Mystery Monday: Nivelo/Nevelo

Every Monday we will post an entry that hasn’t yet been published with a view towards harnessing the collective onomastic power of the internet. If you have any thoughts about the name’s origin, other variants it might be related to, other examples of its use, etc., please share them in the comments! If you wish to browse other Mystery Monday names, there is an index.

It’s always interesting when a particular mystery name has more than one citation (and they’re not just the same person showing up in a collection of related documents). It’s even more interesting when that mystery name appears in different sources. It’s even more interesting when that mystery name appears in different sources and different centuries — and in both Latin and the vernacular. It’s not often that we have that much disparate evidence for a name (albeit all in France and all within a 150 year period) and have no idea what the origin of the name is. Welcome to today’s Mystery Monday name!


Have you seen this name before? Got any guesses for its origin? (This doesn’t seem relevant). Any further examples? (Apparently there was a Bishop of Soissons by this name in 1205; and another Crusader in the First Crusade). Please share in the comments!



Filed under crowd-sourcing, dictionary entries, mystery monday

5 responses to “Mystery Monday: Nivelo/Nevelo

  1. Jörg Knappen

    I see no mystery here: The name is obviously identical to the name Nibelung (related to the mythological lineage of the house of Burgundian kings). Francī Nivilōnēs is used in the poem “Waltharius” c. 920 to poetically denote the Burgundians.

    • Brian M. Scott

      That identification has been popular, at least in the earlier literature, and was the first possibility that occurred to me, but there seem to be very few instances of the same person appearing both as Nivelongus (or the like) and as Nivelo. I can’t rule it out, but on balance I prefer the alternative given in my answer.

  2. Brian M. Scott

    From a slightly earlier period Morlet I:173a has quite a few examples of Nevelo and Nivelo, together with one each of Nevilo and Nebelo. She also has strong forms Nivalus and Nevolus, the latter twice. She takes this to be from PGmc *niwjaz ‘new’, presumably with the diminutive suffix PGmc *-ilaz. The well-attested OFr Nevelon is an expected reflex of Nevelo: Germanic n-stem names were often adopted in the OFr oblique case (e.g., Hugon).

    The only other possibility that comes to mind is a derivation from PGmc. *nebulō ~ *nebulaz ‘mist, fog, darkness’. This, however, seems considerably less plausible semantically. Moreover, Morlet has (among others) the names Nivardus, Niwarius, Nifeldis, Niuurat, and Nivulfus, which can hardly be anything but dithematic names with a prototheme Niv- or the like and familiar deuterothemes from PGmc *-harduz, *-harjaz, *-hildiz, *-rēdaz, and *-wulfaz.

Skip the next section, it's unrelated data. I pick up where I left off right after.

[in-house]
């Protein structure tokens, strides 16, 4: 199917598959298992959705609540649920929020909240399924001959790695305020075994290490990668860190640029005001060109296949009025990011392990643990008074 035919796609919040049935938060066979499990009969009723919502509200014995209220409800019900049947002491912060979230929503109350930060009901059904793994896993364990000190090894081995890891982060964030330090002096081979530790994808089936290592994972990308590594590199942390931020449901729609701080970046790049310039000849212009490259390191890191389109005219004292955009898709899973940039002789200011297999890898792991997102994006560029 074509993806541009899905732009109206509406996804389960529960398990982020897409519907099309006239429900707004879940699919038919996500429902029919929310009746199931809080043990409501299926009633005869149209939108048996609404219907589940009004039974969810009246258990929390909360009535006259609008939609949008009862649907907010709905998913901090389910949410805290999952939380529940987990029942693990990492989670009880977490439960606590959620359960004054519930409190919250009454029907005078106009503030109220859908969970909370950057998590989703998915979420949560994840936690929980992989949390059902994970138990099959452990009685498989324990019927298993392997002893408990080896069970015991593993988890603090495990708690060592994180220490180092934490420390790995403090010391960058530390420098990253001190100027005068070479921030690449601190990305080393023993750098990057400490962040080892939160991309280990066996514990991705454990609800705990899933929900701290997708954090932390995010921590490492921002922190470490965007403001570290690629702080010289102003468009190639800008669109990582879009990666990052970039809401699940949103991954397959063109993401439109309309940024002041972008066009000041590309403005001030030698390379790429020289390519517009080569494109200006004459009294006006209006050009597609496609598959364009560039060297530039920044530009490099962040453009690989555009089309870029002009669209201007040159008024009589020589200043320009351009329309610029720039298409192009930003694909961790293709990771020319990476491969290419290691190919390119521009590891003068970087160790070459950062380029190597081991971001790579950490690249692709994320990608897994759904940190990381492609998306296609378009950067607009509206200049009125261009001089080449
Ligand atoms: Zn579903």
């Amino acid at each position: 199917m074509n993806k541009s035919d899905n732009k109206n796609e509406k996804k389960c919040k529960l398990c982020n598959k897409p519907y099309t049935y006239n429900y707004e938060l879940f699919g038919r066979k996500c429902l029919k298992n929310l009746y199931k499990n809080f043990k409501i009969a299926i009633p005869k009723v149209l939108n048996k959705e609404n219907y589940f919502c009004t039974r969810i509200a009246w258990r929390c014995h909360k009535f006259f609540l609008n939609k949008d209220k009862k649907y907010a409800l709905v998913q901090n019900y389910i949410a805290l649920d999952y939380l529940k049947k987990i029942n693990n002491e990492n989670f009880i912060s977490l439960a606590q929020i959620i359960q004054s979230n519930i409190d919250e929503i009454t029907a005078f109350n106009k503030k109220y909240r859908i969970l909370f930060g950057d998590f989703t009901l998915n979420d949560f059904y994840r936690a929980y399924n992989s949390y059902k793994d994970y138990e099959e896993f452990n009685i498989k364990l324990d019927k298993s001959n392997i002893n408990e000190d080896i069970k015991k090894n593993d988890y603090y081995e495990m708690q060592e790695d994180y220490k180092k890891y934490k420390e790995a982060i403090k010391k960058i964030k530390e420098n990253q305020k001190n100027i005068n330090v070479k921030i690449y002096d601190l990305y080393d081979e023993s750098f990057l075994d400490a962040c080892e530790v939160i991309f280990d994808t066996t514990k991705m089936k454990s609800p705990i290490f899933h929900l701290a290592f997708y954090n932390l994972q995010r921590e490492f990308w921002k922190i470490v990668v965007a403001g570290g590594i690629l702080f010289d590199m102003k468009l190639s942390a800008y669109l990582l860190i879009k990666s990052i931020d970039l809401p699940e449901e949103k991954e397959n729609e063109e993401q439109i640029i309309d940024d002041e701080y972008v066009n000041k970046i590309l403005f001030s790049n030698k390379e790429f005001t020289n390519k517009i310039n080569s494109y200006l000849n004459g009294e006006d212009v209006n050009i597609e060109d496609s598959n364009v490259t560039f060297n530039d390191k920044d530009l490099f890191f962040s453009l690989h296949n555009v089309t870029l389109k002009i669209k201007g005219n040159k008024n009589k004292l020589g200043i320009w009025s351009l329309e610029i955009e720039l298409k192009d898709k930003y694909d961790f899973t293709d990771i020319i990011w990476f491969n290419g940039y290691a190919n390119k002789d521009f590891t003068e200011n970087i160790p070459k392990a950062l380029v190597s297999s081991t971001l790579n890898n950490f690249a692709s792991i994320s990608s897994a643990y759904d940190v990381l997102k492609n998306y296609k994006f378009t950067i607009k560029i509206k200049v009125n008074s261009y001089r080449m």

• Jörg Knappen

      Förstemann (1900) also derives Nibelung from *niwjaz ‘new’ and argues on linguistic grounds against a derivation from *nebulō (the existence of forms with i as their first vowel cannot be explained by assuming that derivation). He relates Nibelung to the modern German word Neuling “newcomer.”

      So, *niwjaz ‘new’ is the protheme in both cases, only the details on the ending differ.

      • Brian M. Scott

        Even if Förstemann was right about Nibelung, the question still remains whether Nivelo ~ Nevelo is actually from Nivelung or merely related; I lean towards the latter view.

        De Vries, Altnordisches etymologisches Wörterbuch s.v. Niflungar, offers yet another possibility for Nibelung. I quote the relevant part, expanding abbreviations:

        Der name ist schwer zu deuten. Man darf an das wort Nebulones, einen beiname der Franken erinnern; weil Nivelles in Belgien ein mittelpunkt der merowingischen hausmacht war, ist es nicht unmöglich, dass dieser ortsname der ausgangspunkt des volksname war (s. H. Grégoire, Byzantion 9, 1934, 5).

        If the place-name actually is the source of the personal name, its etymology isn’t really relevant, but I was curious, and Google Books allowed me to see this bit of Ernst Gamillscheg, Romania Germanica. Band 1 Zu den ältesten Berührungen zwischen Römern und Germanen, Die Franken, p. 185:

        Zu der ersten germanischen Namensschicht gehört u. a. der Name der Kreisstadt Nivelles, im 7. Jhdt. Niviala, d. i. frk. Niuwiala »bei der neuen Opferstätte«, zu frk. alǝh, alha (got. alhs, as. alah) »Tempel«, »Basilica«, und niuwi »neu«. Niuwialha ist selbst nach einem germanischen Gesetz der Wortzusammensetzung aus niuwi-baud-alha verkürzt, dessen mittlerer Bestandteil baud- in der Verbindung mit alh in mehreren ON namentlich der sächsischen Siedlung noch belegt ist, zu got. biudan »bieten«, »darbieten«, s. AA II, 285; Ruth Schmidt-Wiegand, Beitr. zur Namenforschung, Neue Folge, II, 23.

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